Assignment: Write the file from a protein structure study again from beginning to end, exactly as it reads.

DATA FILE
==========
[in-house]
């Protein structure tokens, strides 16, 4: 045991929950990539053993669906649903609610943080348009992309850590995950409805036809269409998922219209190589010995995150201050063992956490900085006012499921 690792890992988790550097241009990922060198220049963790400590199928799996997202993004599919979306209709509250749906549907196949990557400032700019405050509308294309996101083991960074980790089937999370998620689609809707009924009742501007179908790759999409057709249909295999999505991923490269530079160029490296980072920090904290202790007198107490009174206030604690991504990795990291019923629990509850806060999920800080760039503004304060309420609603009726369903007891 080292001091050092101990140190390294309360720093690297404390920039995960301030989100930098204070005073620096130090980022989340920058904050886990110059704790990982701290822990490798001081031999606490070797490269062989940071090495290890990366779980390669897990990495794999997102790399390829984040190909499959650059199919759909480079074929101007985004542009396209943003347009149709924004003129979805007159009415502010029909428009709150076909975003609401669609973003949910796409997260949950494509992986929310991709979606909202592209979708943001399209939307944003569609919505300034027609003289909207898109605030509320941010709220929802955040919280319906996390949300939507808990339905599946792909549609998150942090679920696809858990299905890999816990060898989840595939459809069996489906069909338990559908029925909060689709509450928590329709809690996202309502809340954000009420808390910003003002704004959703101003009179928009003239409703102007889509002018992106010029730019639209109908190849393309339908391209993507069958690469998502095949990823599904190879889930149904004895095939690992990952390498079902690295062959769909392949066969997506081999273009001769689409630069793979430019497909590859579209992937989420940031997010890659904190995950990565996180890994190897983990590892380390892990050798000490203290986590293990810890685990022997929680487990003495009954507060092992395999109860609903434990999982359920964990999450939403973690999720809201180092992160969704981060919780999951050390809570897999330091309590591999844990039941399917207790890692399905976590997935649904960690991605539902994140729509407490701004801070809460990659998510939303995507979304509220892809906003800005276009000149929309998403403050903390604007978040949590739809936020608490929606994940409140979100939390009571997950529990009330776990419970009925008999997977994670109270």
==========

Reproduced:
[in-house]
């Protein structure tokens, strides 16, 4: 045991929950990539053993669906649903609610943080348009992309850590995950409805036809269409998922219209190589010995995150201050063992956490900085006012499921 690792890992988790550097241009990922060198220049963790400590199928799996997202993004599919979306209709509250749906549907196949990557400032700019405050509308294309996101083991960074980790089937999370998620689609809707009924009742501007179908790759999409057709249909295999999505991923490269530079160029490296980072920090904290202790007198107490009174206030604690991504990795990291019923629990509850806060999920800080760039503004304060309420609603009726369903007891 080292001091050092101990140190390294309360720093690297404390920039995960301030989100930098204070005073620096130090980022989340920058904050886990110059704790990982701290822990490798001081031999606490070797490269062989940071090495290890990366779980390669897990990495794999997102790399390829984040190909499959650059199919759909480079074929101007985004542009396209943003347009149709924004003129979805007159009415502010029909428009709150076909975003609401669609973003949910796409997260949950494509992986929310991709979606909202592209979708943001399209939307944003569609919505300034027609003289909207898109605030509320941010709220929802955040919280319906996390949300939507808990339905599946792909549609998150942090679920696809858990299905890999816990060898989840595939459809069996489906069909338990559908029925909060689709509450928590329709809690996202309502809340954000009420808390910003003002704004959703101003009179928009003239409703102007889509002018992106010029730019639209109908190849393309339908391209993507069958690469998502095949990823599904190879889930149904004895095939690992990952390498079902690295062959769909392949066969997506081999273009001769689409630069793979430019497909590859579209992937989420940031997010890659904190995950990565996180890994190897983990590892380390892990050798000490203290986590293990810890685990022997929680487990003495009954507060092992395999109860609903434990999982359920964990999450939403973690999720809201180092992160969704981060919780999951050390809570897999330091309590591999844990039941399917207790890692399905976590997935649904960690991605539902994140729509407490701004801070809460990659998510939303995507979304509220892809906003800005276009000149929309998403403050903390604007978040949590739809936020608490929606994940409140979100939390009571997950529990009330776990419970009925008999997977994670109270």